Academic journal article North Korean Review

A Perspective on Institutional Change in North Korea

Academic journal article North Korean Review

A Perspective on Institutional Change in North Korea

Article excerpt

Introduction

North Korea remains one of the last economies in the world modeled after the Stalinist economic planning model. Despite its small size North Korea is a major concern in both Asia and the world because of its nuclear ambitions and achievements, its provocative rhetoric, its relationship with Iran and Syria, and its isolation from much of the world. The socialist experiments of the last half of the twentieth century, ranging from the Stalinist central planning model to the milder forms of socialism in the United Kingdom and the United States, began to collapse in the 1970s, and by the end of the 1980s an economic liberalization process dominated much of the world. North Korea is the notable exception.

Cargill and Parker (2005) provide a brief review of North Korean economic growth based on various sources and note that the socialist economic institutions appeared to serve North Korea in the 1950s and 1960s, but the North Korean economy began to stagnate by the 1980s. North Korea then experienced a decade of intense economic distress during the 1990s combined with famine in 1995 and 1996. This occurred because of inherent inefficiency of North Korea's economic institutions, especially agriculture and the distribution system; the "military first" policy of the North Korean government; and bad weather and shortages of energy (Kim, 2003). In response, North Korea began to reform its economic institutions toward more decentralized decision making in general and relaxation of constraints on the agricultural sector. There was some evidence that the economy began to recover in the first few years of the new century: external trade expanded (Haggard and Noland, 2008a) and economic interactions with China and South Korea increased.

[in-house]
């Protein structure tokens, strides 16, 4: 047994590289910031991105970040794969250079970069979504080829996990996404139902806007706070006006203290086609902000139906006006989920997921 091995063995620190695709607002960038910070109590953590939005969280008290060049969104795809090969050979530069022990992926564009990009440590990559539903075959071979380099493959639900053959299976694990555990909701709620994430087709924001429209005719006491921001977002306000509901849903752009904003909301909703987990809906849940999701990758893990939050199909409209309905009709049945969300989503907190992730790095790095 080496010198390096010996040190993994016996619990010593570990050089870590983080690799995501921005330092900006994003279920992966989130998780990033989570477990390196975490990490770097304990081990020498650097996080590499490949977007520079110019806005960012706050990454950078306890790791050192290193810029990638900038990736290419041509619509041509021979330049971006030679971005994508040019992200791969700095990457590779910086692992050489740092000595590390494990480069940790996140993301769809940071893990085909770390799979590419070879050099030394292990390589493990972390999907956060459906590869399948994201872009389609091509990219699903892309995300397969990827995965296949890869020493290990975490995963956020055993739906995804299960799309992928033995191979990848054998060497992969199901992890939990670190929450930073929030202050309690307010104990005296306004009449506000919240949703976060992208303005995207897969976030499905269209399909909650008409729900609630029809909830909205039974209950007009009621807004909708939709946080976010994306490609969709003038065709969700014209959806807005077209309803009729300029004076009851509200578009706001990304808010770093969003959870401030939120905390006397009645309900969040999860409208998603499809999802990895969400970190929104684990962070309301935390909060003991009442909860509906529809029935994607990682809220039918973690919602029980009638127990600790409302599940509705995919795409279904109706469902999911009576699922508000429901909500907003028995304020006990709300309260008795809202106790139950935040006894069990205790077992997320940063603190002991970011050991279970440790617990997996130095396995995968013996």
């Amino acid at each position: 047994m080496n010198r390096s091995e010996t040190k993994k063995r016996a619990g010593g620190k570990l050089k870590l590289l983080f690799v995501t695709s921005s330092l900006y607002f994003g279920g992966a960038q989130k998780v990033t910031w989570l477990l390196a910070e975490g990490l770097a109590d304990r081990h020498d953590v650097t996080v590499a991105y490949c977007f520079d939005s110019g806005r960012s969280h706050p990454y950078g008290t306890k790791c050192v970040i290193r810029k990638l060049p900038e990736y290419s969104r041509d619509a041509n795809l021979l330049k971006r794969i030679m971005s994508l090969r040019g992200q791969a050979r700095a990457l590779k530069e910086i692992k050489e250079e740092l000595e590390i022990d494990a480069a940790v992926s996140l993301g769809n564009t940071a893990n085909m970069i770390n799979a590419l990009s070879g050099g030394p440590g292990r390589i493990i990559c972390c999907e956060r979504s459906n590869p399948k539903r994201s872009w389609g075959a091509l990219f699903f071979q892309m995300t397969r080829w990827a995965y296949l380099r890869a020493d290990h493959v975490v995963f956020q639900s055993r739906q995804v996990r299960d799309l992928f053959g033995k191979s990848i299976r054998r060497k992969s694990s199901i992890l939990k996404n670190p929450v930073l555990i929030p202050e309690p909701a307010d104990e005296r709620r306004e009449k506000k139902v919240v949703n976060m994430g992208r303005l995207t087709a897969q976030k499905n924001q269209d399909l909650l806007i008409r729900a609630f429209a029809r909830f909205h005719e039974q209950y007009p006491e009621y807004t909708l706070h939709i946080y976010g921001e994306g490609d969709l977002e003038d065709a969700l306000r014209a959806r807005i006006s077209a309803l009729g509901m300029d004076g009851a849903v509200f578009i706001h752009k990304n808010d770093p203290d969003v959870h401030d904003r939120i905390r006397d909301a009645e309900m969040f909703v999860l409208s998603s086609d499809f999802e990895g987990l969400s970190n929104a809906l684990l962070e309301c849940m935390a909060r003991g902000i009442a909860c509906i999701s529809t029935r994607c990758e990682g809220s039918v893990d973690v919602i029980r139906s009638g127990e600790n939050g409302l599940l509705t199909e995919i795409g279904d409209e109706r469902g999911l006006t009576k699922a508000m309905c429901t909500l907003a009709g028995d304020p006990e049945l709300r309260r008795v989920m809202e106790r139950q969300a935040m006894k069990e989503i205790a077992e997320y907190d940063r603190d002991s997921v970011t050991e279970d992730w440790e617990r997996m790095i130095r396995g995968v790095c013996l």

Four events, however, reduced hope that North Korea was ready to become part of a world trading system. First, North Korea continued to play the nuclear trump card, detonating a nuclear reaction in July 2006, testing long-range missiles, providing nuclear technology to Syria and in general, rhetorically threatening the United States, South Korea, and Japan. Second, North Korea reversed some of the policy reforms of 2002 and moved to restrict market activity, especially in the agricultural sector. Third, according to a detailed review of North Korea's food balance by Haggard and Noland (2008b) and Haggard, Noland and Weeks (2008), North Korea again appears at the brink of famine, though not yet as serious as in the mid-1990s. According to the Bank of Korea, GDP growth declined in 2006 and 2007 after being positive since 1999. Fourth, the election in December 2007 of Lee Myung-bak as President of South Korea has hardened relations between the North and South. Lee's government has been critical of the previous decade of "sunshine" policy in which unconditional aid and money were given to the North, and has indicated that future aid will require North Korea to cease its nuclear ambitions and improve its human rights record. North Korea responded negatively to the change in political environment in the South and other activity such as "balloon" diplomacy1 and threatened to close the border in early November 2008. On November 24, 2008, North Korea closed tourism to the Kumgangsan resort area (also referred to as Mt. Kumgang or Mt. Diamond), closed a seldom-used rail line to the Kaesong Industrial Complex (KIC), and limited access to the KIC by South Korean managers. Most important however, North Korea did not close the KIC and in fact, stated it intended to continue and support commercial activity in the KIC.

Despite these events, the October 2008 decision by the Bush administration to remove North Korea from the list of terrorist states and the possible regime change because of the potential physical/cognitive impairment of Kim Jong Il offers some degree of hope that North Korea will continue on the path established in 2002. The public delisting is a major change in official U. …

Search by... Author
Show... All Results Primary Sources Peer-reviewed

Oops!

An unknown error has occurred. Please click the button below to reload the page. If the problem persists, please try again in a little while.